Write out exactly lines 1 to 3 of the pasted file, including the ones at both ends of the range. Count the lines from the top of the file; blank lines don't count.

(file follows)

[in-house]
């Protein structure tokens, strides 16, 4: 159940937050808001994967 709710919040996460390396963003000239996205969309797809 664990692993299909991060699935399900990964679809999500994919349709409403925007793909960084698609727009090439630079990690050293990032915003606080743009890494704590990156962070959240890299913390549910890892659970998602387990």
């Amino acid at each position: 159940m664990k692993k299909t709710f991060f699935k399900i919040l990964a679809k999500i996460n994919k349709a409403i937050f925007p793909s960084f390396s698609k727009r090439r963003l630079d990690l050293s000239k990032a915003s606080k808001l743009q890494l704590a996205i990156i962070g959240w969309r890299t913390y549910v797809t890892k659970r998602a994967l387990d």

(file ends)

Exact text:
[in-house]
């Protein structure tokens, strides 16, 4: 159940937050808001994967 709710919040996460390396963003000239996205969309797809 664990692993299909991060699935399900990964679809999500994919349709409403925007793909960084698609727009090439630079990690050293990032915003606080743009890494704590990156962070959240890299913390549910890892659970998602387990």
């Amino acid at each position: 159940m664990k692993k299909t709710f991060f699935k399900i919040l990964a679809k999500i996460n994919k349709a409403i937050f925007p793909s960084f390396s698609k727009r090439r963003l630079d990690l050293s000239k990032a915003s606080k808001l743009q890494l704590a996205i990156i962070g959240w969309r890299t913390y549910v797809t890892k659970r998602a994967l387990d």